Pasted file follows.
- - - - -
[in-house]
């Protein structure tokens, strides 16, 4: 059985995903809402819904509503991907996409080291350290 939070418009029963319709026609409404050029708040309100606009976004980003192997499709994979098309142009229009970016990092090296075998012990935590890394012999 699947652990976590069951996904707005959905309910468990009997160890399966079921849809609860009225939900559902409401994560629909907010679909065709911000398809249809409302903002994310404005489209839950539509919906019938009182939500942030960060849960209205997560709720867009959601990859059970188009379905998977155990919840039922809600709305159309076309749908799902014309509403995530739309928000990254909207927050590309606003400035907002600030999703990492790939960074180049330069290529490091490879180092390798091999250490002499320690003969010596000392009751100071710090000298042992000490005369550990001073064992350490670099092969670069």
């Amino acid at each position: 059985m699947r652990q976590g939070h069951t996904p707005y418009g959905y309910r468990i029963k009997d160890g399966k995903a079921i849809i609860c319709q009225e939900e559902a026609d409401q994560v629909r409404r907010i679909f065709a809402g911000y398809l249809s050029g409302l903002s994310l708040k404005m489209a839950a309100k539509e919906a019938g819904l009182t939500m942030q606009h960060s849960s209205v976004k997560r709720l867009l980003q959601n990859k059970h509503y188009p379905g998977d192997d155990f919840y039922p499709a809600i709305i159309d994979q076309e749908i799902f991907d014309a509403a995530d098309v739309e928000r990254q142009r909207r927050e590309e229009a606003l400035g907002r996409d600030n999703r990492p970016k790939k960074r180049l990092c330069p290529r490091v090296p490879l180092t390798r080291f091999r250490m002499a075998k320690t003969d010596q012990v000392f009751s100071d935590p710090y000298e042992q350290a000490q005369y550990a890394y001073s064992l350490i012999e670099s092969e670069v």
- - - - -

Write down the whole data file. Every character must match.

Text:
[in-house]
């Protein structure tokens, strides 16, 4: 059985995903809402819904509503991907996409080291350290 939070418009029963319709026609409404050029708040309100606009976004980003192997499709994979098309142009229009970016990092090296075998012990935590890394012999 699947652990976590069951996904707005959905309910468990009997160890399966079921849809609860009225939900559902409401994560629909907010679909065709911000398809249809409302903002994310404005489209839950539509919906019938009182939500942030960060849960209205997560709720867009959601990859059970188009379905998977155990919840039922809600709305159309076309749908799902014309509403995530739309928000990254909207927050590309606003400035907002600030999703990492790939960074180049330069290529490091490879180092390798091999250490002499320690003969010596000392009751100071710090000298042992000490005369550990001073064992350490670099092969670069």
């Amino acid at each position: 059985m699947r652990q976590g939070h069951t996904p707005y418009g959905y309910r468990i029963k009997d160890g399966k995903a079921i849809i609860c319709q009225e939900e559902a026609d409401q994560v629909r409404r907010i679909f065709a809402g911000y398809l249809s050029g409302l903002s994310l708040k404005m489209a839950a309100k539509e919906a019938g819904l009182t939500m942030q606009h960060s849960s209205v976004k997560r709720l867009l980003q959601n990859k059970h509503y188009p379905g998977d192997d155990f919840y039922p499709a809600i709305i159309d994979q076309e749908i799902f991907d014309a509403a995530d098309v739309e928000r990254q142009r909207r927050e590309e229009a606003l400035g907002r996409d600030n999703r990492p970016k790939k960074r180049l990092c330069p290529r490091v090296p490879l180092t390798r080291f091999r250490m002499a075998k320690t003969d010596q012990v000392f009751s100071d935590p710090y000298e042992q350290a000490q005369y550990a890394y001073s064992l350490i012999e670099s092969e670069v």